Recently, 33-year-old Christina Deam was pulled over by a Jefferson County sheriff’s deputy in Arkansas for allegedly driving 63 mph in a 55 mph zone on U.S. 79. As a result of the traffic stop, Deam now faces drug charges.
According to news reports, Deam was initially taken into custody on two misdemeanor warrants. A probable cause affidavit revealed that Deputy James Hoffman performed the traffic stop, and Deam admitted she did not have a driver’s license. A passenger in the vehicle with Deam also did not have a license; after running a records check, Hoffman found both had warrants. Deam and her passenger were arrested.
After conducting an air sniff of Deam’s car with the assistance of Hoffman’s K-9 partner in which the dog alerted on the driver’s side door, a clear plastic bag of what was believed to be cocaine was found in the door pocket. Suspected cocaine was also found in Deam’s handbag, along with a clear straw containing residue of suspected cocaine. The State Crime Lab will perform an analysis to determine if all of the materials found in the handbag and vehicle are indeed cocaine, however Deam denied any knowledge of it.
While Deam was initially taken into custody on misdemeanor warrants, prosecutors now have probable cause to charge her with possession of a controlled substance with intent to deliver. Her bond was set at $10,000.
Possession of cocaine with intent to deliver is a serious charge. While news reports did not mention the amount of cocaine involved, less than two grams is considered a Class C felony in Arkansas which may result in penalties which include fines of up to $10,000 and three to 10 years in prison. The higher the quantity involved, the more harsh the penalties.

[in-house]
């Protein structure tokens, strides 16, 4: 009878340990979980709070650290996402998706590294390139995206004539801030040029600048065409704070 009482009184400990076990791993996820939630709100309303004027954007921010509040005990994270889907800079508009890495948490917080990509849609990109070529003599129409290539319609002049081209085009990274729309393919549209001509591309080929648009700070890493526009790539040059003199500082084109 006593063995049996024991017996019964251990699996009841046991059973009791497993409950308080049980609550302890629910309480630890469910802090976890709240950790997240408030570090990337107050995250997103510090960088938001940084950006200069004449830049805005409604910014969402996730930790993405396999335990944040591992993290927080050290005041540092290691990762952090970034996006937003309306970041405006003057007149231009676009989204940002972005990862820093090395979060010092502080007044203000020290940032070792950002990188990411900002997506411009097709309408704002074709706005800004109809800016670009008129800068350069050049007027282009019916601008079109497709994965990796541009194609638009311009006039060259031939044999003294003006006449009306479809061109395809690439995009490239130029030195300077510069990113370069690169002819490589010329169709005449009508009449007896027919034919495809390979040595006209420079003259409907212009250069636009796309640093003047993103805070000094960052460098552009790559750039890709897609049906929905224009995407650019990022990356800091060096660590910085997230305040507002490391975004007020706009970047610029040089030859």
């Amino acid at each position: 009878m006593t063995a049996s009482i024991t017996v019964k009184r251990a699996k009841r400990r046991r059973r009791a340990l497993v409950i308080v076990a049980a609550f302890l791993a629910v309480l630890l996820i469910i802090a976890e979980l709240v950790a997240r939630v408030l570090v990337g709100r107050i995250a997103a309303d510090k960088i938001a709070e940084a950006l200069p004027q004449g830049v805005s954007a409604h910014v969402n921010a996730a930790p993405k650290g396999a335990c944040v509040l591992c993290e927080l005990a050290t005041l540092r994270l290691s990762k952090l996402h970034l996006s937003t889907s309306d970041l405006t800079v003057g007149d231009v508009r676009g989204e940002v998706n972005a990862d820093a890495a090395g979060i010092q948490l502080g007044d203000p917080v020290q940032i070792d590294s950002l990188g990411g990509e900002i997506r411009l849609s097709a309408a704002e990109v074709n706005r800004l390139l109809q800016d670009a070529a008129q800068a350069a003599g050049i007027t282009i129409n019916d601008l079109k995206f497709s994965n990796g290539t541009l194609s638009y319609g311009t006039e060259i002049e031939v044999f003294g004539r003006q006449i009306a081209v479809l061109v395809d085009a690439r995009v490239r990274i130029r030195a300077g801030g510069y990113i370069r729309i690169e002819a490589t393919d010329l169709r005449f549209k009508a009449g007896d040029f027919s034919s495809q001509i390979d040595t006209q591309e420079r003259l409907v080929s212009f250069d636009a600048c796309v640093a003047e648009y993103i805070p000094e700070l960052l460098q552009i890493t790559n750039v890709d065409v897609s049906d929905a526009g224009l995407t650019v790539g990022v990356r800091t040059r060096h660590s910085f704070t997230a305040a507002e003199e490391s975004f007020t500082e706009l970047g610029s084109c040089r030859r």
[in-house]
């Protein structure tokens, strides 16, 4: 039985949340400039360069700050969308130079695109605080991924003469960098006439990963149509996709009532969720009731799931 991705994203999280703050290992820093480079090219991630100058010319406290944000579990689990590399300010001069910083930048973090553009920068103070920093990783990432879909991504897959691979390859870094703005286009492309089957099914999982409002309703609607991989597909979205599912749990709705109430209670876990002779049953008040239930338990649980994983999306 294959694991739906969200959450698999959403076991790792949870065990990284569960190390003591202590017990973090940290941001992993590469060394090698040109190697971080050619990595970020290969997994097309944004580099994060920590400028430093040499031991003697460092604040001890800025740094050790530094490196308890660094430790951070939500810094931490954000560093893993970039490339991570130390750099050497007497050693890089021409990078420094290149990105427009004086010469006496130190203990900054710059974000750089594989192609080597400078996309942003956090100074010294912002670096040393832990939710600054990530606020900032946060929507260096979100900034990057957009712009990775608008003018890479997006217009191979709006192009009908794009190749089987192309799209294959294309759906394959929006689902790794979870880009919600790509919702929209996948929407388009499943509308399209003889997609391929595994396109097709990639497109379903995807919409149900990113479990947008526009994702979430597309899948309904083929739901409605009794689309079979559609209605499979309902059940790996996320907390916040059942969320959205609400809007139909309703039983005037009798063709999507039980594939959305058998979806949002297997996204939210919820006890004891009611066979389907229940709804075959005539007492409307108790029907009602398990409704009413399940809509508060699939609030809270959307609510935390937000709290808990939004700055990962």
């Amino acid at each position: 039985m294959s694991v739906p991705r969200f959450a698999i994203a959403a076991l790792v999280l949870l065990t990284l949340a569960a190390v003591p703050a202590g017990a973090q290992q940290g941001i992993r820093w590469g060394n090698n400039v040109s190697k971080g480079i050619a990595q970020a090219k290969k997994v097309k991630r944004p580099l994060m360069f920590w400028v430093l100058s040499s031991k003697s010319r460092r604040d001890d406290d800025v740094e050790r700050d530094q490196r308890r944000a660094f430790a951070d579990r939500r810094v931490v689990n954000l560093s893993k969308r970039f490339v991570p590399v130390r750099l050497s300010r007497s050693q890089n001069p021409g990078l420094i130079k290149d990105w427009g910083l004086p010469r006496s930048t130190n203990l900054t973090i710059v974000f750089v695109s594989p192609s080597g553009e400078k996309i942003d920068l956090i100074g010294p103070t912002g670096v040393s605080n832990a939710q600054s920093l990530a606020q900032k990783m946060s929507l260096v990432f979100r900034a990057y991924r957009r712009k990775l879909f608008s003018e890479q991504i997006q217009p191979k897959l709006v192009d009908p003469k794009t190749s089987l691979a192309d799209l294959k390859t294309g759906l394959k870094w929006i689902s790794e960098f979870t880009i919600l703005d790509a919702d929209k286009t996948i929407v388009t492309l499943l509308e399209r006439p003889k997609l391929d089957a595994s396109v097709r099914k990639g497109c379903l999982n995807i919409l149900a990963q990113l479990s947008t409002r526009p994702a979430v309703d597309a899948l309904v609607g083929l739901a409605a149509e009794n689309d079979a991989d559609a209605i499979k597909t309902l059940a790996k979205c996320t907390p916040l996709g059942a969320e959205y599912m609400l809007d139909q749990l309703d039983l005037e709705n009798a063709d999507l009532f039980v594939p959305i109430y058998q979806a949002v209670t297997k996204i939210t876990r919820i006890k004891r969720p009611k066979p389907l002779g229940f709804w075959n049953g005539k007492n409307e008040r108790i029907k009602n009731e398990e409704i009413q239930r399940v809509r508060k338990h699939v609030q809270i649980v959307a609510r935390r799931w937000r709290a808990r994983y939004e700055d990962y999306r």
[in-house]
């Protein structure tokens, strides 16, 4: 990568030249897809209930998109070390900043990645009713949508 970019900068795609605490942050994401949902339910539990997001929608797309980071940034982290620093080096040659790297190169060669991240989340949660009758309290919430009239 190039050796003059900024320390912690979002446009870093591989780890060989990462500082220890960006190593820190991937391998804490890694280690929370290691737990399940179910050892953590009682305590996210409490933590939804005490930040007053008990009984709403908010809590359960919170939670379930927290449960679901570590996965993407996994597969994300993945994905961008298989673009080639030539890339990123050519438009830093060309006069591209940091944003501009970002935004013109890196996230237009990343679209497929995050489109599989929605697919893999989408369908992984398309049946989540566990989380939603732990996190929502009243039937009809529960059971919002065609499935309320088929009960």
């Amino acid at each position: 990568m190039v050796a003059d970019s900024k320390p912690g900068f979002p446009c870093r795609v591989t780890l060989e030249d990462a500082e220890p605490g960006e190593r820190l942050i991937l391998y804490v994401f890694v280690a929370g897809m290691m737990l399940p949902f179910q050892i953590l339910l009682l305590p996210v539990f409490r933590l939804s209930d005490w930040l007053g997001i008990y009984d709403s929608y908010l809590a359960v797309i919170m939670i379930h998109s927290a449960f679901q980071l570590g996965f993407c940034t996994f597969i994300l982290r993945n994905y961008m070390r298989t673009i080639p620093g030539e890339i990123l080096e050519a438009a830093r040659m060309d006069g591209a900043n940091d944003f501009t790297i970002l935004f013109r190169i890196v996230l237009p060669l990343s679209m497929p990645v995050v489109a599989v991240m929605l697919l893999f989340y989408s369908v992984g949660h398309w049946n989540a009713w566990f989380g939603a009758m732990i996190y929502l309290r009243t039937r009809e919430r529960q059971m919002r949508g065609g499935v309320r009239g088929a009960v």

In the state of Michigan, possession of any amount of cocaine up to 50 grams with intent to sell or deliver the drug will result in punishment that includes fines of as much as $25,000 and/or a maximum of 20 years in prison. Factors that may affect sentencing include prior criminal history, the facts of the case (whether the offense took place in close proximity of a school, church, park, home, etc.) and other factors. The type and amount of substance involved is one of the biggest factors that impact sentencing.
Anyone who has been arrested or is under investigation for a drug offense whether simple possession, possession with intent to deliver, manufacturing, cultivating, or distribution should consult with an aggressive Michigan drug crime attorney right away. It is critical that your legal rights are protected and the charges investigated to determine whether mistakes may have been made by police, or your rights violated. Ultimately, the goal of your defense lawyer is to have charges dismissed or reduced, or to secure an acquittal at trial so the damage to your life is reduced.